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Hofstra students march in solidarity to end mass shootings

Hofstra students march in solidarity to end mass shootings


Exactly one month after the shooting at Marjory Stoneman Douglas High School in Parkland, Florida, students across the nation participated in school walkouts to raise awareness regarding gun regulation in the hopes that such tragedies will never occur again. Students at Hofstra held their own March for Our Lives protest on Wednesday, March 14, organized by undergraduate students through a Facebook page to create a sense of solidarity that was reciprocated nationwide. The local march garnered significant attention with more than 70 participants in attendance, each memorializing young victims and displaying political activism.  

Students gathered in the David S. Mack Student Center at the beginning of common hour and were led by event organizers in a march across campus with posters reflecting concerns over the lack of gun restrictions in America. After a lap around the south side of campus, the group settled in Calkins Quad, where the floor was opened for participants to discuss their views on the issue as well as any experiences related to the matter of gun control.

Freshman Brynne Levine, a public relations major and one of the event organizers, voiced her opinions early on in the march. She said most people were unaware that gun regulation was the goal of the demonstration. She continued by saying that “A big misconception with the March for Our Lives is that people think we want to get rid of guns entirely – that’s not necessarily the end game.”

Varying degrees of passion about policy change were made obvious at the event Wednesday. Rebecca Skolnick, a sophomore drama major, expressed her frustrations over who has the ability to purchase these weapons. Skolnick made a point concerning age, saying, “Who is going to tell me that I’m mature enough to buy a gun and kill people, but I can’t drink?”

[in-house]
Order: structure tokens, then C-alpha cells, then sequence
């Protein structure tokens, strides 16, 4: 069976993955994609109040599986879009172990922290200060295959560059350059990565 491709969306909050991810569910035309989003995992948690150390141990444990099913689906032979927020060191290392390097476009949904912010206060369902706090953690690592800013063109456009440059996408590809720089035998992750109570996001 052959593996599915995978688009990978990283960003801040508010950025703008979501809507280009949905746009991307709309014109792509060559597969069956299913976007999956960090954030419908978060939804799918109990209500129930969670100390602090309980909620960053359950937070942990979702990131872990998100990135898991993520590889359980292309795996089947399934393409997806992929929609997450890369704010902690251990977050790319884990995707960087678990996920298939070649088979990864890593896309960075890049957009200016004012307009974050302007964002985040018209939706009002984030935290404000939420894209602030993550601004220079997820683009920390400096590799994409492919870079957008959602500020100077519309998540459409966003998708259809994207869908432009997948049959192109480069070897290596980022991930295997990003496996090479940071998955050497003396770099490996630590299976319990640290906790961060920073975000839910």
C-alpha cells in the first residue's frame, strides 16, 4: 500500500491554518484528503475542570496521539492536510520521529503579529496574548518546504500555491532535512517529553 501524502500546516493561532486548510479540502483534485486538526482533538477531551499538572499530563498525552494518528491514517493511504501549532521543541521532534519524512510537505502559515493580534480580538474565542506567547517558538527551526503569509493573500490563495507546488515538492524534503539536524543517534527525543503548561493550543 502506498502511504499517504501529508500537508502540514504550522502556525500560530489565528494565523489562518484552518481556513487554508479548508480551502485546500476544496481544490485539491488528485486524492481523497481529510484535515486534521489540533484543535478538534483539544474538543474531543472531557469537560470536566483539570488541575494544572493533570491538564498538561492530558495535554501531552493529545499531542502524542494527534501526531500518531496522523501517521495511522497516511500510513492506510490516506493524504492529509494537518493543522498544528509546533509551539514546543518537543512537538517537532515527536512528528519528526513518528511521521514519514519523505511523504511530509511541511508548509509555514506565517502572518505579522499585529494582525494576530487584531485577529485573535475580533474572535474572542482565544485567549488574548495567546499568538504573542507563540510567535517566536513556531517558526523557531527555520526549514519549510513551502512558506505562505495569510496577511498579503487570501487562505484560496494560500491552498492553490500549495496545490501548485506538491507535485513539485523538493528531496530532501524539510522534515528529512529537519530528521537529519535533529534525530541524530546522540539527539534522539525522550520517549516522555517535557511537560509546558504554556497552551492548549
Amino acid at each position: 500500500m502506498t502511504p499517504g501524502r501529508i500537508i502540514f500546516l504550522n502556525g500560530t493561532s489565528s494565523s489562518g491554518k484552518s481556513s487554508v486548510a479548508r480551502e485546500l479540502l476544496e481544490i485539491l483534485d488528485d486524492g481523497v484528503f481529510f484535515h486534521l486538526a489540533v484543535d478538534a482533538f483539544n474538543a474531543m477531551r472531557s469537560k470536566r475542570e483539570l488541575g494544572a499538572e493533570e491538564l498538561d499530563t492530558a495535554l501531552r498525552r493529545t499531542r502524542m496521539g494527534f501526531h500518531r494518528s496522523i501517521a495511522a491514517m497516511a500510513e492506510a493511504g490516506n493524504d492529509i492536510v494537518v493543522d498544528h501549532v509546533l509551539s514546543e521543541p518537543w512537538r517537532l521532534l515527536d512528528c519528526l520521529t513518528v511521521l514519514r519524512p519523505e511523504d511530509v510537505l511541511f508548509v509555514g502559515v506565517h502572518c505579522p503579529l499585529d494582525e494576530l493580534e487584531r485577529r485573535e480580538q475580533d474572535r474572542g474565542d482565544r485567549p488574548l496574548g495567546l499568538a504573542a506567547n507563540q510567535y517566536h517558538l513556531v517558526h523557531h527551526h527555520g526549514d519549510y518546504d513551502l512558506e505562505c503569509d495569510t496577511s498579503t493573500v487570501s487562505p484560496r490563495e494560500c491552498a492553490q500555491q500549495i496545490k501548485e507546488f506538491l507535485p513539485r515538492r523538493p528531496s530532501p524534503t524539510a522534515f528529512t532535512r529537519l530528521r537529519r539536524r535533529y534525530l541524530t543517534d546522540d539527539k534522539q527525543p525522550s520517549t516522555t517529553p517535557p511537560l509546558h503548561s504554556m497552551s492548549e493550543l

Students came and went as the event continued, with many sharing their own stories regarding such tragedies. Lydia Oh, a sophomore film studies and production major, grew up less than an hour away from Sandy Hook Elementary School in Newtown, Connecticut. She recalled how profoundly the shooting impacted the state and the communities surrounding it, including her own. “I still don’t know why Sandy Hook wasn’t enough,” she said to the crowd.

About an hour into the protest, some students walking by offered their opinions audibly and created friction that allowed for deeper discourse among peers. After initial hesitance and a strong distaste for the protest, Austin Van Schaick agreed that the recent mass shooting epidemic is a problem. “It is something that needs attention brought to,” said the junior history and secondary education major. Yet, when it comes to guns, Schaick feels that they are a necessity for defense. “The call shouldn’t be to disarm. The call should be to defend our students. We have armed guards at banks, we guard money with force. Why do we not guard children’s futures with force?”

Schaick went on to say that these issues “need different viewpoints intersecting” in order to come to any sort of solution.

Hofstra’s Vice President of Student Affairs W. Houston Dougharty also attended the event. He applauded the students’ efforts in assembling and organizing a platform to talk about such an important topic. “A university campus should be a marketplace for ideas,” Dougharty said. “It should be a place where people talk about issues they care about and engage in dialogue that includes many opinions.”

Marches and walkouts nationwide presented a call to action for congressmen and political officials to take the matter of gun violence seriously and to listen to the young voices being affected. “Like any protest, it’s going to put issues into the forefront of people’s minds,” said Regina Volpe, a junior creative writing major. “It’s really forcing them to be aware of the situation at hand.”

Senior history and political science major Jesse Saunders, another organizer of the event, steered much of the conversation. “The whole reason we’re here is because this is not going to happen again,” Saunders said. She felt that, although small in number, the protest did reach many on campus and broadened awareness.

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